Trap-jaw ants are small little critters with an amazing feature. They are carnivorous predators, so they feed on other small insects, but what makes them stand out is the way they do that. They possess a pair of specialized mandibles, that have the capacity of hitting each other at a speed of up to 130 mph. This is one of the fastest movements ever seen in the natural world. Furthermore, their jaw snapping plays a role both in procuring their pray and avoiding becoming somebody else’s pray.
These small insects can be found in Central and South America, Africa, Asia and Australia. They are pretty menacing for smaller insects than them, as they can use both their power-jaws and their terrible sting to hunt.
The trap-jaw ants became the object of a study conducted by University of Illinois’ Fredrick Larabee and Andrew Suarez. They wanted to better understand the defensive properties of the specialized mandibles. So what they did was take some trap-jaw ants and put them up against one of their natural predators, namely the antlion.
The antlion is itself a gruesome predators that lays traps in the sand for its pray. He digs pits in the sand and buries itself at the bottom of them and there he awaits innocent small insects to fall into his trap. Once fall into the pit, they can never get out, because the walls are abrupt and unstable.
To hasten the process, it even throws sand at its pray, so that it falls faster at the bottom of the pit, where it grabs it and buries it in the sand with him and eats it alive. This is why actual characters from Sci-Fi and horror films were based on this sadistic hunter.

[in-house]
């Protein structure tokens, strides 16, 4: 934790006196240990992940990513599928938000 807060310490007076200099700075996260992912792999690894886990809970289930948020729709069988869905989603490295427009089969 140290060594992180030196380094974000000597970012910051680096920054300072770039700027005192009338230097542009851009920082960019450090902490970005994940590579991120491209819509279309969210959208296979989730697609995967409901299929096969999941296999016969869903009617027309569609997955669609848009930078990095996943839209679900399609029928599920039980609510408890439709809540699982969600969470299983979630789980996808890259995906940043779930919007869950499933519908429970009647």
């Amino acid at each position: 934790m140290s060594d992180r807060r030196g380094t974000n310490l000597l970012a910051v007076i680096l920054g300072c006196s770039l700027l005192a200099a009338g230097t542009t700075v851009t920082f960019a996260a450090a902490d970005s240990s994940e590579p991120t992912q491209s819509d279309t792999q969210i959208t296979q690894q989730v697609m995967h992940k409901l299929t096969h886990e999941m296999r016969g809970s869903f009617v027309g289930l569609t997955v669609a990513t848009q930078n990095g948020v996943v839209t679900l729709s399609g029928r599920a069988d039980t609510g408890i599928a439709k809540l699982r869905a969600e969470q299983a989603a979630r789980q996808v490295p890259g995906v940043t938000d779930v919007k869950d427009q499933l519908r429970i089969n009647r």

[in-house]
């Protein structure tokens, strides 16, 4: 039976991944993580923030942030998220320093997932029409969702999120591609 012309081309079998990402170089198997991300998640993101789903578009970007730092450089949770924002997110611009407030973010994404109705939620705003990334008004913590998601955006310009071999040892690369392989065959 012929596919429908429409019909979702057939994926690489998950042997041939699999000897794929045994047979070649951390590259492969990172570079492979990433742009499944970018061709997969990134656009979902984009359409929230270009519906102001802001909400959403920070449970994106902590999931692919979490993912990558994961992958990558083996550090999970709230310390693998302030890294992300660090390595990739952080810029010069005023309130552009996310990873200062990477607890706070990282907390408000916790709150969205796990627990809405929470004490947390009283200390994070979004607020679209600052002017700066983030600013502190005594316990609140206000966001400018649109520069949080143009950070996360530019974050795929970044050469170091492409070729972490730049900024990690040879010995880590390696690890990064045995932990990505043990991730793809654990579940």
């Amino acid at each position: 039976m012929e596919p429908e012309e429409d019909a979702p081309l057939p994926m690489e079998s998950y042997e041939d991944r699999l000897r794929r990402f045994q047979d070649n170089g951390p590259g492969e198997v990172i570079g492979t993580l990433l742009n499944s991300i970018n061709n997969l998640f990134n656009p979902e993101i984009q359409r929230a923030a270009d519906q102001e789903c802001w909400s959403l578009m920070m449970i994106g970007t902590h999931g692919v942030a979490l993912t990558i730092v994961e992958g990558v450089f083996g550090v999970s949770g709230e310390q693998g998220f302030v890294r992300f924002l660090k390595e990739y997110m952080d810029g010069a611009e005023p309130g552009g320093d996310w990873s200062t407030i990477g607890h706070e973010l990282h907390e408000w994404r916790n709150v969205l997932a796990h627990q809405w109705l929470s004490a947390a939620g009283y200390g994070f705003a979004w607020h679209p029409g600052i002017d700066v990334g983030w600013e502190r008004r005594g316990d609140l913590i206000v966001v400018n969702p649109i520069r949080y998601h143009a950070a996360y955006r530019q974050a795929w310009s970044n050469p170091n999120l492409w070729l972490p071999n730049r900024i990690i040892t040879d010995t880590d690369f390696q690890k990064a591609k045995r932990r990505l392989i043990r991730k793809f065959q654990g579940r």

So the trap-jaw ants had quite the opponent to escape from. The only chance that they stood was to snap their jaws as fast and as hard as possible. Because this strong snap produced a force far greater than something so small is normally capable of, the snap propelled them to bounce away from the antlions.
Out of the 228 trap-jaw ants that constituted the subjects of the study, one third of them got their jaws glued together, so as to test out this defense theory. The scientists wanted to see if they could employ other defense mechanisms other than their jaws.
The ants that were able to snap their mandibles managed to escape the ferocious antlions in a proportion of 15%. As for the unlucky ones that could not use their super power, their survival rate was of only 7,5%, because it turns out they have no other secret weapons.
And thus, the defense theory was proved, making their jaws a perfect example of evolution and adaptation. Since they can serve two causes at once, they constitute the visualization of evolutionary “co-option”, explain the scientists behind the study.
“In this case, a tool that is very good for capturing fast or dangerous prey also is good for another function, which is escape”, said Larabee.
The study was published in the scientific journal Plos One on May 13th and it is bound to make a good read if you are interested in the most remarkable tactics found out there, in the natural world. The trap-jaw ants are an extremely interesting species, with their space-shattering defense mechanism and their specialized preying methods.
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